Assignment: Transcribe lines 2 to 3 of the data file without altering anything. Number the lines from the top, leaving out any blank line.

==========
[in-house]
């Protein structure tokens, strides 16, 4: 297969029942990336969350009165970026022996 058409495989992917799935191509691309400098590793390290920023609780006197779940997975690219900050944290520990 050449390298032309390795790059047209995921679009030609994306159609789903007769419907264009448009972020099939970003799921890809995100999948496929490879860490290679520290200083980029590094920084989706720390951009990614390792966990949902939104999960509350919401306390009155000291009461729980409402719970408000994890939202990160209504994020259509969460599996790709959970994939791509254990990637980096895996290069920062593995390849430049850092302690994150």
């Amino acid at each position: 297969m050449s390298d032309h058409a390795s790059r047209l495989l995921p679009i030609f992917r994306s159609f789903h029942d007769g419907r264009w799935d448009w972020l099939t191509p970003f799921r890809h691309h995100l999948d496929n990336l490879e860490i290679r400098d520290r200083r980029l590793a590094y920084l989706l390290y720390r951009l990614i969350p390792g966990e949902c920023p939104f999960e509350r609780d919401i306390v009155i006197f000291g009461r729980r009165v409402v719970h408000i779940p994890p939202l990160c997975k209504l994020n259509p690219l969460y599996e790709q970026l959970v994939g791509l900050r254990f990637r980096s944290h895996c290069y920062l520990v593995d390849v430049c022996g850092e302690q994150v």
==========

């Protein structure tokens, strides 16, 4: 297969029942990336969350009165970026022996 058409495989992917799935191509691309400098590793390290920023609780006197779940997975690219900050944290520990 050449390298032309390795790059047209995921679009030609994306159609789903007769419907264009448009972020099939970003799921890809995100999948496929490879860490290679520290200083980029590094920084989706720390951009990614390792966990949902939104999960509350919401306390009155000291009461729980409402719970408000994890939202990160209504994020259509969460599996790709959970994939791509254990990637980096895996290069920062593995390849430049850092302690994150």
């Amino acid at each position: 297969m050449s390298d032309h058409a390795s790059r047209l495989l995921p679009i030609f992917r994306s159609f789903h029942d007769g419907r264009w799935d448009w972020l099939t191509p970003f799921r890809h691309h995100l999948d496929n990336l490879e860490i290679r400098d520290r200083r980029l590793a590094y920084l989706l390290y720390r951009l990614i969350p390792g966990e949902c920023p939104f999960e509350r609780d919401i306390v009155i006197f000291g009461r729980r009165v409402v719970h408000i779940p994890p939202l990160c997975k209504l994020n259509p690219l969460y599996e790709q970026l959970v994939g791509l900050r254990f990637r980096s944290h895996c290069y920062l520990v593995d390849v430049c022996g850092e302690q994150v």